We’ve lived in our Chicago home – a fixer-upper on a great block – just shy of six years. In that time, we’ve renovated every single room in the house, that is, with the exception of our first-floor bathroom. That room has seen a few surface remodels in the years prior to our ownership, but it’s still in need of a totally new configuration and all new finishes top to bottom. Throughout this post, I’ll be sharing the raw and real before photos of our bathroom. Demo Day, we’re coming for you!
While we have no intention of moving, it’s a well-known fact that kitchens and bathrooms sell homes. This should come as no surprise! With that in mind, we’ll be making conscious decisions to ensure that our choices maximize the return on our investment for when we’re older, more grey (than we already are!) and ready to sell our home. (And when that time comes, we can utilize the simply smarter home search on Homes.com to relocate somewhere warmer!)
The current bathroom layout is cramped and crowded. It features a stand-up shower shoehorned into an awkward corner, and the toilet is not only located uncomfortably close to the wall, but it also partially impedes the door of the shower. The current floor plan needs serious help, and we’ll need to focus on reconfiguring things, quite literally, from the ground up. Since the bathroom shares its back wall with our indoor workshop/pantry space, we’ve decided to take at least 2’ of space from that room, which will allow for a full-size standup shower as opposed to a corner unit. Hooray! We’re confident that this change will not only improve the way we and our guests use the space, but the larger shower will be a more desirable feature in the long run.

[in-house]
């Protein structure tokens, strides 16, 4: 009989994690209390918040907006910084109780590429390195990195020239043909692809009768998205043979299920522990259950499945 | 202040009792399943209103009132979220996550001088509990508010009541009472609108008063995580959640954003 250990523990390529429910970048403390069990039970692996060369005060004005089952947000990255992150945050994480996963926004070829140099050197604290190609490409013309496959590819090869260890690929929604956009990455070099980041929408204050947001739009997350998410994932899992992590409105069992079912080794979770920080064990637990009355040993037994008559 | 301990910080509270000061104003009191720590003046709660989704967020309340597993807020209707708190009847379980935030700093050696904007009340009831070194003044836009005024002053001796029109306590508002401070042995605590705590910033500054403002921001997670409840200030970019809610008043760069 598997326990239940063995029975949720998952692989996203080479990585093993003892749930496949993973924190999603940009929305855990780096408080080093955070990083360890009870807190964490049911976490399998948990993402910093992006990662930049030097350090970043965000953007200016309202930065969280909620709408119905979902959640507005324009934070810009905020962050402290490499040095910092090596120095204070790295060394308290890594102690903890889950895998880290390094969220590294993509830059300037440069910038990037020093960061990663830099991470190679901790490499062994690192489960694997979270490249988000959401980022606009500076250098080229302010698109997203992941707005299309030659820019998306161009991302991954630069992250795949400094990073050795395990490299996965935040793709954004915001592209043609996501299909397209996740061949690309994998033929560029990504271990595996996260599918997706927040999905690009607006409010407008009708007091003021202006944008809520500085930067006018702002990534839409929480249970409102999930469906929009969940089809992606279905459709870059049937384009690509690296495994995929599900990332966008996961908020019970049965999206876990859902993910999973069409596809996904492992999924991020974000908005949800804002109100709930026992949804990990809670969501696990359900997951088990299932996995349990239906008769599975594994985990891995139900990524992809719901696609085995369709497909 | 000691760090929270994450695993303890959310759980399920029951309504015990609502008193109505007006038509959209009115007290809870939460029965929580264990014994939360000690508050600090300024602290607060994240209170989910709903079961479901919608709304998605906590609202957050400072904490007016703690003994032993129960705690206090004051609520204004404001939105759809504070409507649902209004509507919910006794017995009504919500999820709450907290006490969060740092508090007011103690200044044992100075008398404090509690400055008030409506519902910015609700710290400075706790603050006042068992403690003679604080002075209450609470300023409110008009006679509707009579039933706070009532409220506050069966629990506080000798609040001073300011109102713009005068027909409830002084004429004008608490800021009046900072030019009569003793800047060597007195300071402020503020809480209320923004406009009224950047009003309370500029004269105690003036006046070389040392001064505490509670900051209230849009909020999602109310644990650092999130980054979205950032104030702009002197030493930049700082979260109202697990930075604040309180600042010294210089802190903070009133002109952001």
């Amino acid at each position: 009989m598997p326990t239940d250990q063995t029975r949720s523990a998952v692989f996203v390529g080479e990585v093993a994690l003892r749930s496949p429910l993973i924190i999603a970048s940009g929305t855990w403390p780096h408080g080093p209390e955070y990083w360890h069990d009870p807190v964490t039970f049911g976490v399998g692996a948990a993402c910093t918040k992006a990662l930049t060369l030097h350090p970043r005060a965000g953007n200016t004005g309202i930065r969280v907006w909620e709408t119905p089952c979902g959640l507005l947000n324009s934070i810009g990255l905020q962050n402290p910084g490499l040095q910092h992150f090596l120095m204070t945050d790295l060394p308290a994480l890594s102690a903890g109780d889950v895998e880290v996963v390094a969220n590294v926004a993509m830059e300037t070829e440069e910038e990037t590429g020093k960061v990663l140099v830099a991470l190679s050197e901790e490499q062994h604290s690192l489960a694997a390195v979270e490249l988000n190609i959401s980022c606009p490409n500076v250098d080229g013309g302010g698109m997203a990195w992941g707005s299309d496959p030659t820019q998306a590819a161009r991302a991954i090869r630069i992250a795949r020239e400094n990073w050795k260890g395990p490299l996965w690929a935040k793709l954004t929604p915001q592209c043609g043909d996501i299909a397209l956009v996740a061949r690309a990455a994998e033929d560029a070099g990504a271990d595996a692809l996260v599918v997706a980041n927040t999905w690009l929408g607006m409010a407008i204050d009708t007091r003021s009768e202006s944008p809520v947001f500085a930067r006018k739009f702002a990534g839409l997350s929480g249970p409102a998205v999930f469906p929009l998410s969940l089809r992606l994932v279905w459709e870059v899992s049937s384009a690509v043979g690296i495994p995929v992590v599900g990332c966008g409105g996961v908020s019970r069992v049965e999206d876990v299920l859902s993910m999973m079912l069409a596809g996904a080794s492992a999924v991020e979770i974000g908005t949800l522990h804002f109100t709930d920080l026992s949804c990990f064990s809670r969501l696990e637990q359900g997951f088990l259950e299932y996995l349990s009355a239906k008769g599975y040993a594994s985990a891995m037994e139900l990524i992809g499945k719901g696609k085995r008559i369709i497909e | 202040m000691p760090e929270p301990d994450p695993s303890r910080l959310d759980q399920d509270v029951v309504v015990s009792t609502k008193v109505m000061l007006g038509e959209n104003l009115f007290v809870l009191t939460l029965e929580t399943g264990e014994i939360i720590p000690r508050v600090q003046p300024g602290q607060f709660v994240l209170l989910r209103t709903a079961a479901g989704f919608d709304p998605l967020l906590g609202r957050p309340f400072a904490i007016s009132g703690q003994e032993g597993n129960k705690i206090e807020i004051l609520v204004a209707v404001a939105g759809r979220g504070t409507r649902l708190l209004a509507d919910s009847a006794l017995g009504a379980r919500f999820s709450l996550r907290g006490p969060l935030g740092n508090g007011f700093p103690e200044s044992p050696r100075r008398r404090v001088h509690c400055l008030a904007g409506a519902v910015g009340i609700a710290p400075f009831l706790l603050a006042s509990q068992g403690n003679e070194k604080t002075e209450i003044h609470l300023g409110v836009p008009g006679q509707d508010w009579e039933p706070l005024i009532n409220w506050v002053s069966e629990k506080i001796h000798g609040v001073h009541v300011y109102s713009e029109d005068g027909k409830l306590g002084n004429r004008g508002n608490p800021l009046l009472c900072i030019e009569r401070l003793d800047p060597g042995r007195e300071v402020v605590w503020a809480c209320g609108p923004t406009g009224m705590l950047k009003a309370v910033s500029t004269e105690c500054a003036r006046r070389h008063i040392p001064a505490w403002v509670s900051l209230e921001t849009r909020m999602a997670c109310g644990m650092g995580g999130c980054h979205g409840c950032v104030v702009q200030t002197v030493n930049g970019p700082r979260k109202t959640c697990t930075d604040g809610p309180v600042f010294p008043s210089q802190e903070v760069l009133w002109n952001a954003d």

Incorporate Classic Design Elements
Built in 1887, our home is more than 130-years-young! We try to be respectful of its bones and ensure that our design aesthetic meshes well with the permanent elements of the structure. While our home is by no means ‘period correct,’ we’ve been mindful of details such as doors and moldings that offer a nod to the 130 years’ worth of history. We also tend to select finishes that are timeless and classic, as opposed to following the most current trends. Our preference is to choose finishes that lean classic for the more permanent portions of the home, such as the aforementioned tile and trim molding. Being choosy about these finishes from room to room lends an overall cohesive feel to the entire home, which visitors tend to notice and appreciate. However, we think that every space needs a detail that’s unique to it (I love a good splash of quirk!), which leads me to…
Don’t Forget Your Unique Touch
Having fun with finishes like paint and wall sconces – i.e., things that can be changed easily down the road – can lend a special, memorable quality to a small space like a bathroom without feeling too permanent. Thinking long-term, we especially love hints of solid metals like unlacquered brass that will age and patina over time. When mixed with finishes like marble and bright, polished chrome, the result is dynamic and layered. On the more permanent end of the spectrum, we also challenge ourselves to come up with storage solutions throughout our bathrooms. Think outside the box and take advantage of small nooks or otherwise unused space to allow for hidden toiletry storage!